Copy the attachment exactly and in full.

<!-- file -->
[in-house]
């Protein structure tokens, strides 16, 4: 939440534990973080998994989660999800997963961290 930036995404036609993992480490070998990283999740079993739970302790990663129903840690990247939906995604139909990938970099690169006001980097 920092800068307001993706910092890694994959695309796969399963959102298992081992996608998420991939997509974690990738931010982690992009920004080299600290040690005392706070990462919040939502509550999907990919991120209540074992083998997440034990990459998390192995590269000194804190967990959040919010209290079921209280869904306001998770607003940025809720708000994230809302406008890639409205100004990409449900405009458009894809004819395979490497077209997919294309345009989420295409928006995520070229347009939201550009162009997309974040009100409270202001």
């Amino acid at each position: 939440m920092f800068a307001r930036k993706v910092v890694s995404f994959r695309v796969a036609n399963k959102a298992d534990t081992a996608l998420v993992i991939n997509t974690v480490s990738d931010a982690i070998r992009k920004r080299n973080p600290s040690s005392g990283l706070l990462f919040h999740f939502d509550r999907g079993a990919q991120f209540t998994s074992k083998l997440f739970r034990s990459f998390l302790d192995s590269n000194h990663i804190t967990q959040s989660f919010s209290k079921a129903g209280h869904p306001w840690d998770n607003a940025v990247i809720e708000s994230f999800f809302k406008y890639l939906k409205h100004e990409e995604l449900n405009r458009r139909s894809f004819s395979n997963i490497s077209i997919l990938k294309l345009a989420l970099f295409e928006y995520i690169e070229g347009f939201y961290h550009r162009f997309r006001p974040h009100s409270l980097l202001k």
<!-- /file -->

[in-house]
């Protein structure tokens, strides 16, 4: 939440534990973080998994989660999800997963961290 930036995404036609993992480490070998990283999740079993739970302790990663129903840690990247939906995604139909990938970099690169006001980097 920092800068307001993706910092890694994959695309796969399963959102298992081992996608998420991939997509974690990738931010982690992009920004080299600290040690005392706070990462919040939502509550999907990919991120209540074992083998997440034990990459998390192995590269000194804190967990959040919010209290079921209280869904306001998770607003940025809720708000994230809302406008890639409205100004990409449900405009458009894809004819395979490497077209997919294309345009989420295409928006995520070229347009939201550009162009997309974040009100409270202001």
């Amino acid at each position: 939440m920092f800068a307001r930036k993706v910092v890694s995404f994959r695309v796969a036609n399963k959102a298992d534990t081992a996608l998420v993992i991939n997509t974690v480490s990738d931010a982690i070998r992009k920004r080299n973080p600290s040690s005392g990283l706070l990462f919040h999740f939502d509550r999907g079993a990919q991120f209540t998994s074992k083998l997440f739970r034990s990459f998390l302790d192995s590269n000194h990663i804190t967990q959040s989660f919010s209290k079921a129903g209280h869904p306001w840690d998770n607003a940025v990247i809720e708000s994230f999800f809302k406008y890639l939906k409205h100004e990409e995604l449900n405009r458009r139909s894809f004819s395979n997963i490497s077209i997919l990938k294309l345009a989420l970099f295409e928006y995520i690169e070229g347009f939201y961290h550009r162009f997309r006001p974040h009100s409270l980097l202001k």